We are living in a world in which the ground shifts under us daily. No one alive today has been through anything quite like this. We are still facing everything that consumed us before the COVID-19 virus invaded our lives, but now there is a surreal quality to the ever-changing advice, admonitions and requirements of social distancing. There are people who will die alone in hospital rooms.
There are millions of people out of work, not knowing where rent or food money will come from. We are ramping up our Internet skills to allow for Zoom meetings and FaceTime visits with the grandkids. We are living in a foreign place where too much is unfamiliar, and tomorrow is unknown.
As a public health nurse, I came out of retirement to work the virus phone line in Seattle. The calls I take range from fascinating to heartbreaking. While we keep away from each other, we also see that we need each other.
There couldn’t be a better time for civility. As we sort through the information and recommendations that assault us, there couldn’t be a better time for remembering who we are. To get through this pandemic with the fewest lives lost, the least economic disruption, and salvaging the precious connections of families and colleagues, we need to be talking to each other.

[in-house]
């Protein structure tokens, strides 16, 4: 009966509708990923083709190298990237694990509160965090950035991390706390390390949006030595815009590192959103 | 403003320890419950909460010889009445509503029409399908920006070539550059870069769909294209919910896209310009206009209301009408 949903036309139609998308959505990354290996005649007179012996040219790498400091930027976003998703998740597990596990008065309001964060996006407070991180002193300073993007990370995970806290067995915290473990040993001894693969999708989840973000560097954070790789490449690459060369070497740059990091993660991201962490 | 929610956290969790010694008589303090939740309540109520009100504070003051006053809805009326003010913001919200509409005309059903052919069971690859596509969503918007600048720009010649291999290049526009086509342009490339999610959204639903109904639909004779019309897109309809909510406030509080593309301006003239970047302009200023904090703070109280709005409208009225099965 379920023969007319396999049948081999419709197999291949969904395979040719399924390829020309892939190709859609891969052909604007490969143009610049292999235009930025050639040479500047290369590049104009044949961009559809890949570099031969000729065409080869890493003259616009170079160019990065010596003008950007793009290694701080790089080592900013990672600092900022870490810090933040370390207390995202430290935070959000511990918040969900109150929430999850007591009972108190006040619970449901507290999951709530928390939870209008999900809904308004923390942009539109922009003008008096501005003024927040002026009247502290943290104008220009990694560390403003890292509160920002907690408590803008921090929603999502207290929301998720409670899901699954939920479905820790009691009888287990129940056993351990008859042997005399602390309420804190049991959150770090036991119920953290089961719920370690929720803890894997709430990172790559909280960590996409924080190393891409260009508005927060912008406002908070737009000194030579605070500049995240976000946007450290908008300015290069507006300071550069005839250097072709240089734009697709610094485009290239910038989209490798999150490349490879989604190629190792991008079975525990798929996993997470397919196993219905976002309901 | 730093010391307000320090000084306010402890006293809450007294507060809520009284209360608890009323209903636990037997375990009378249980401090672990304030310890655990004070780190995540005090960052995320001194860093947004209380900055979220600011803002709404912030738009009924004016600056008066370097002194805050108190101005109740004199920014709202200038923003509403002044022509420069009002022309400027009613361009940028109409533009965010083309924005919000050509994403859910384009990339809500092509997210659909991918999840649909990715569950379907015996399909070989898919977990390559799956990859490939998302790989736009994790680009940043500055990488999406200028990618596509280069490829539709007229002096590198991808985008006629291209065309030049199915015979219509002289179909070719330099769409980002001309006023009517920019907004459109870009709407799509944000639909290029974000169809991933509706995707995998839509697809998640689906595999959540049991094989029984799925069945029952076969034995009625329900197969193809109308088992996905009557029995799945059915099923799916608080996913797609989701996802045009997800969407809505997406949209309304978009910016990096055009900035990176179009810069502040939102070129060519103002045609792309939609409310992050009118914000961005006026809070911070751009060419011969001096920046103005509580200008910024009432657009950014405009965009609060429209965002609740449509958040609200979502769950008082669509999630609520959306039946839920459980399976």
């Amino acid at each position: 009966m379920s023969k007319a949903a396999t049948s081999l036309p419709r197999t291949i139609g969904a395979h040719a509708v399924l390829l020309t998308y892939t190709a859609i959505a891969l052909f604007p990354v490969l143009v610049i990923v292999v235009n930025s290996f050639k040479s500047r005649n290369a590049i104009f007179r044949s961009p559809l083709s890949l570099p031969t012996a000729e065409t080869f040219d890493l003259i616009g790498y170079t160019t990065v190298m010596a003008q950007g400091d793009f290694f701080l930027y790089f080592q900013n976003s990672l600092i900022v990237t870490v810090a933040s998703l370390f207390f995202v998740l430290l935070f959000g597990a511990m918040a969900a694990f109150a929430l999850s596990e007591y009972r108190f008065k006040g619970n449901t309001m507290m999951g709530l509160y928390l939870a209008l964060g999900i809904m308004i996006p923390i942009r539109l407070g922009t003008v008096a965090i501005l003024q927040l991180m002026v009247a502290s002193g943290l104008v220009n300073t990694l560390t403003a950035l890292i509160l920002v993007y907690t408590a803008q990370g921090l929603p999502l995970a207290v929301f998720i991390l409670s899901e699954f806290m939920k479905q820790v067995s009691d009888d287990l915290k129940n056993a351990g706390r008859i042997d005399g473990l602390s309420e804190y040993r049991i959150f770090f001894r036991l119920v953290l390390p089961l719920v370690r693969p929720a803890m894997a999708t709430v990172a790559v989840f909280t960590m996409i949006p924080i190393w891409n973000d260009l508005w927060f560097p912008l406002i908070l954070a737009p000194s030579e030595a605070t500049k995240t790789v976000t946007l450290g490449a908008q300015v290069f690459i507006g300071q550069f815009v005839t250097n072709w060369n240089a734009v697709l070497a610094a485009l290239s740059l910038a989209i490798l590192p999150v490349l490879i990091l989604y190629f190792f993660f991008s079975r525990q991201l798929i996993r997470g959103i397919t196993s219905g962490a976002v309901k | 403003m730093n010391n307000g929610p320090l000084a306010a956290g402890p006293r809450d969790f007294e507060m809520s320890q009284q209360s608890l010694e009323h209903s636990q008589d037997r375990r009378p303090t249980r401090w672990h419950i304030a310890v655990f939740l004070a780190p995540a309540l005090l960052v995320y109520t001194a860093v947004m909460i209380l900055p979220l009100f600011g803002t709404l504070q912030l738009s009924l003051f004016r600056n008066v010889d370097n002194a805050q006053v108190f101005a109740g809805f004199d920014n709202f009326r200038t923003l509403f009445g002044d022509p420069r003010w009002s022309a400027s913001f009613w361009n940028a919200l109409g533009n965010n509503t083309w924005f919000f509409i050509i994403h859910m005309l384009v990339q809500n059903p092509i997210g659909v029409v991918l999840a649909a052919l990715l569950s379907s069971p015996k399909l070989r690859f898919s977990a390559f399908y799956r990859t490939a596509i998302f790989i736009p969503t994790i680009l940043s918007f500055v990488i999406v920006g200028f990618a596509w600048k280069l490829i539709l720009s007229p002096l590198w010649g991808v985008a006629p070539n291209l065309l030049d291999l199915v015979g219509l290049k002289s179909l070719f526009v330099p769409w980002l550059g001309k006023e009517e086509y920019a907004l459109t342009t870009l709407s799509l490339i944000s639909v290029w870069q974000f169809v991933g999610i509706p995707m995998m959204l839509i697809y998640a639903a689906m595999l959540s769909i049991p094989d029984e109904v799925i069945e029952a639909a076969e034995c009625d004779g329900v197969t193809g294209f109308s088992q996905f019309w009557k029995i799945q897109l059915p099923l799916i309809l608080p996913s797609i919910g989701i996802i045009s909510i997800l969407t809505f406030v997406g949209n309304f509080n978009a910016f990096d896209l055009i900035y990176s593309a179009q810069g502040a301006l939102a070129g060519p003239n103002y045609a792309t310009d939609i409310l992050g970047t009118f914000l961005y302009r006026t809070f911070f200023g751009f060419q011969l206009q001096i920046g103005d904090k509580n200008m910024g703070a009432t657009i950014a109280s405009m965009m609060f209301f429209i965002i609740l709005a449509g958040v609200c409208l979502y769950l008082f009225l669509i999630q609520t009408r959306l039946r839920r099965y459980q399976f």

Across all political lines and religious differences, and without regard for petty things that divided us in the past. We are all up against the same organism, though we will each have different responses to it.
We can “flatten that curve” and we can support each other in creative ways. And, in the process, we can become the best versions of ourselves.
It’s pretty simple, really. Please do the following:
1. Listen to each other,to the scientists, to those who are on the front lines. Listen to each other’s worries, anxieties and needs. Use your mind and heart to sift through it all, but listen.
2. Breathe. Get outside and appreciate the air that our lungs are made to breathe. Take a deep breath. Take a break when you need one, and give space to others doing the same.
3. Act.Do something every day that makes a small difference. Call someone you know is home alone. Offer to get groceries for a stressed or elderly neighbor who may be running out of essentials. Send a book to your best friend from high school who is a single parent in a distant state. Sew masks. Donate to an animal shelter or food bank if you have income.
4. Be kind. Cut everyone slack. Apologize when you are cranky (and who isn’t?). Offer to bring a casserole to the family across the street – even if you didn’t like their lawn sign last fall. We are endlessly creative — think of something wildly kind, and do it.
We can collaborate on our joint survival. In new ways.
board member for the volunteer Whidbey Island group Civility First.